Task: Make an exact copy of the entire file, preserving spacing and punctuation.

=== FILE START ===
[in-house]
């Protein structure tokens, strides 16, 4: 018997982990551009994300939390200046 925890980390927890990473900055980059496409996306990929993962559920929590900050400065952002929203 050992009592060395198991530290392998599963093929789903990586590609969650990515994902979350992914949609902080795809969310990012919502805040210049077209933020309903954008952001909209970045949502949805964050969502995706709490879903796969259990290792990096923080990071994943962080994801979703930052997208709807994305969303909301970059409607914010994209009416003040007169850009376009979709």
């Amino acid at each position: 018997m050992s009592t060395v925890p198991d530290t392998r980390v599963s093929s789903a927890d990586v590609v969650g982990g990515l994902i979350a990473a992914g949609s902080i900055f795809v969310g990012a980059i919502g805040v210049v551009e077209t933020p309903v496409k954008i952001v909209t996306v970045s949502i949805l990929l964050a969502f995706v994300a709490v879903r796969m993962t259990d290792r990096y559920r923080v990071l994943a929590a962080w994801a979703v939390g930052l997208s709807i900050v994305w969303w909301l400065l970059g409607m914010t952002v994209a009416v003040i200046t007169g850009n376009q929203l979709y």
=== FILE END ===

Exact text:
[in-house]
């Protein structure tokens, strides 16, 4: 018997982990551009994300939390200046 925890980390927890990473900055980059496409996306990929993962559920929590900050400065952002929203 050992009592060395198991530290392998599963093929789903990586590609969650990515994902979350992914949609902080795809969310990012919502805040210049077209933020309903954008952001909209970045949502949805964050969502995706709490879903796969259990290792990096923080990071994943962080994801979703930052997208709807994305969303909301970059409607914010994209009416003040007169850009376009979709």
């Amino acid at each position: 018997m050992s009592t060395v925890p198991d530290t392998r980390v599963s093929s789903a927890d990586v590609v969650g982990g990515l994902i979350a990473a992914g949609s902080i900055f795809v969310g990012a980059i919502g805040v210049v551009e077209t933020p309903v496409k954008i952001v909209t996306v970045s949502i949805l990929l964050a969502f995706v994300a709490v879903r796969m993962t259990d290792r990096y559920r923080v990071l994943a929590a962080w994801a979703v939390g930052l997208s709807i900050v994305w969303w909301l400065l970059g409607m914010t952002v994209a009416v003040i200046t007169g850009n376009q929203l979709y």